How Much Mortgage Can I Afford?
Many young, single, career-focused, and financially savvy adults are realizing that buying a home is the right decision for their personal and financial goals. In fact, more than 90% of Americans believe homeownership is the first step on the road to wealth. And the U.S. government agrees. The Department of Housing and Urban Development promotes homeownership to people from all economic backgrounds, because homeownership is an important means of wealth accumulation.
Buying a home is one of the first major investments most people will make. And, like other investments, getting into the game early can bring young buyers even more economic advantages than if they waited until they were older.
If you are ready to stop wasting money on rent, and start investing in your own financial future, you may be wondering where to start.
In other words, you will need to know…
How much mortgage can you afford?
If you want to know how much mortgage you can afford, a loan officer with access to a variety of home loan programs is your go to resource. A loan officer can help you examine the various factors that will determine how much home you can truly afford.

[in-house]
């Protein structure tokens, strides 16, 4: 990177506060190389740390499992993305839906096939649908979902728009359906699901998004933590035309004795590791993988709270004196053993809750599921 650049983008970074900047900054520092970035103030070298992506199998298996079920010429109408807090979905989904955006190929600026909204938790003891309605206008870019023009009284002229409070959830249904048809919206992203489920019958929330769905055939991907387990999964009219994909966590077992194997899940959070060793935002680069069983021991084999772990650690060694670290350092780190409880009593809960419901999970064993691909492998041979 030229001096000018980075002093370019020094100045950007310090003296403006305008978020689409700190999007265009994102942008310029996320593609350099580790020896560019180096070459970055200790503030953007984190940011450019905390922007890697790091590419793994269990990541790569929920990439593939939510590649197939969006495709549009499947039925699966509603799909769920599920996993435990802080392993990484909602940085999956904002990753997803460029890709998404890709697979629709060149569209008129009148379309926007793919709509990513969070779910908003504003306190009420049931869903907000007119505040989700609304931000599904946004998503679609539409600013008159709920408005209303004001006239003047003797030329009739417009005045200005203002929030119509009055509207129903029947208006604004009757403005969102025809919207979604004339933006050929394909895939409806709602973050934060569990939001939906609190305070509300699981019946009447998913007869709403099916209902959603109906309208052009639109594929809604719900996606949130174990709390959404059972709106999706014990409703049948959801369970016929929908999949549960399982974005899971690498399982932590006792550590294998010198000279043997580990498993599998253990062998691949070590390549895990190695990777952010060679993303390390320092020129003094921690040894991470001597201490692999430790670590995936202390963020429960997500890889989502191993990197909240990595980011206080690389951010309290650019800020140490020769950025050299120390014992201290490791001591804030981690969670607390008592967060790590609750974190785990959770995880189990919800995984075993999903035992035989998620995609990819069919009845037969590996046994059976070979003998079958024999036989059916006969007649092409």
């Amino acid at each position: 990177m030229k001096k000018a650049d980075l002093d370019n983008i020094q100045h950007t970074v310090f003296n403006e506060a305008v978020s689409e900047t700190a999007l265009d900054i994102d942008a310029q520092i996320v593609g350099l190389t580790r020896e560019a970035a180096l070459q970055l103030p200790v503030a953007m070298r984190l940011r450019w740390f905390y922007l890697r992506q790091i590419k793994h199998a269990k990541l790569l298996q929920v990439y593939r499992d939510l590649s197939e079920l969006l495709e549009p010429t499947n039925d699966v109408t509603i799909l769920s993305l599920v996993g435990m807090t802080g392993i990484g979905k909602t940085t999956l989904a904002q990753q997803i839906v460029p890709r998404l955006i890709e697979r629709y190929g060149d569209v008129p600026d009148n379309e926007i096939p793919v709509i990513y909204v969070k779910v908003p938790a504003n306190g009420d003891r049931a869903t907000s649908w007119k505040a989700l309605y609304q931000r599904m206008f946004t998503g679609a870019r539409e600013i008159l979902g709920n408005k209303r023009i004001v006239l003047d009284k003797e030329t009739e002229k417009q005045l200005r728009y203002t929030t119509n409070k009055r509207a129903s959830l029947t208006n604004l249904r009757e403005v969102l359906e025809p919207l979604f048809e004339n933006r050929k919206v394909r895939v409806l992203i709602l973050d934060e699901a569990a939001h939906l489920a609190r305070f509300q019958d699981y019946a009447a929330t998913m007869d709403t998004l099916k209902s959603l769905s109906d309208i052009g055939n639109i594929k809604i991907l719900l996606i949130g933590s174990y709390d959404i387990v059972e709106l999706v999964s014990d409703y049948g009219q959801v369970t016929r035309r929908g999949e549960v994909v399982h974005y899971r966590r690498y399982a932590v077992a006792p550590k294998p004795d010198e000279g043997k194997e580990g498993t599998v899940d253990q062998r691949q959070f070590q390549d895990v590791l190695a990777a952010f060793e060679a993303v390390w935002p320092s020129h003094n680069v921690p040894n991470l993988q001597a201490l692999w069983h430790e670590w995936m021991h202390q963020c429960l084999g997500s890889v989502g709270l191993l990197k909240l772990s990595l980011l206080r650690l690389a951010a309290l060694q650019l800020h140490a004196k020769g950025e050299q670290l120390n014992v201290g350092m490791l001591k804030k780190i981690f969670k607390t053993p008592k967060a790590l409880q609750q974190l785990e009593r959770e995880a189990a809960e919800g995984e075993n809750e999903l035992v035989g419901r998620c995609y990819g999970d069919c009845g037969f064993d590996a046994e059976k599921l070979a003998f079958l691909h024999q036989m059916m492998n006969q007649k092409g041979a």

Here are some of the factors that you and your loan officer will look at when determining what loan program best meets your needs and what interest rate you qualify for, which will ultimately help you calculate how much home you can afford.
1. Your Credit, Debts and Obligations
When you sit down with a loan officer to discuss your overall financial picture, your current debts and obligations will be part of the equation. This includes monthly obligations, such as:
- Credit accounts
- Retail credit
- School loans
- Auto loans
Your credit score is one of the factors that a lender will use to measure any risk associated with lending to you. A higher credit score will equate to less possible risk for a lender, and could also mean a more attractive interest rate on your mortgage. A lower credit score is generally equated with a higher risk for a lender, and may mean a higher rate on your mortgage.
Your loan officer will work with you to present the loan programs that you qualify based on your current credit score.
2. DTI: Debt-to-Income Ratio
Your debt-to-income (DTI) ratio is an important piece of financial information that will help you and your personal loan advisor determine how much you can afford to invest in a home.
The ratio takes into account all of your monthly debt (what is found on your credit report), your monthly income and the monthly payment of your new home.
- To calculate your debt to income ratio: Divide your total monthly obligations by your gross monthly income (before taxes).
- Ideal DTI: An ideal back ratio is no higher than 43%, but other ratios are often accepted.
What if your DTI ratio falls outside of the “ideal” range? Different loan programs will have different qualifying guidelines, and that means a DTI ratio that is higher than the ones mentioned above could still be acceptable depending upon the specific loan program requirements.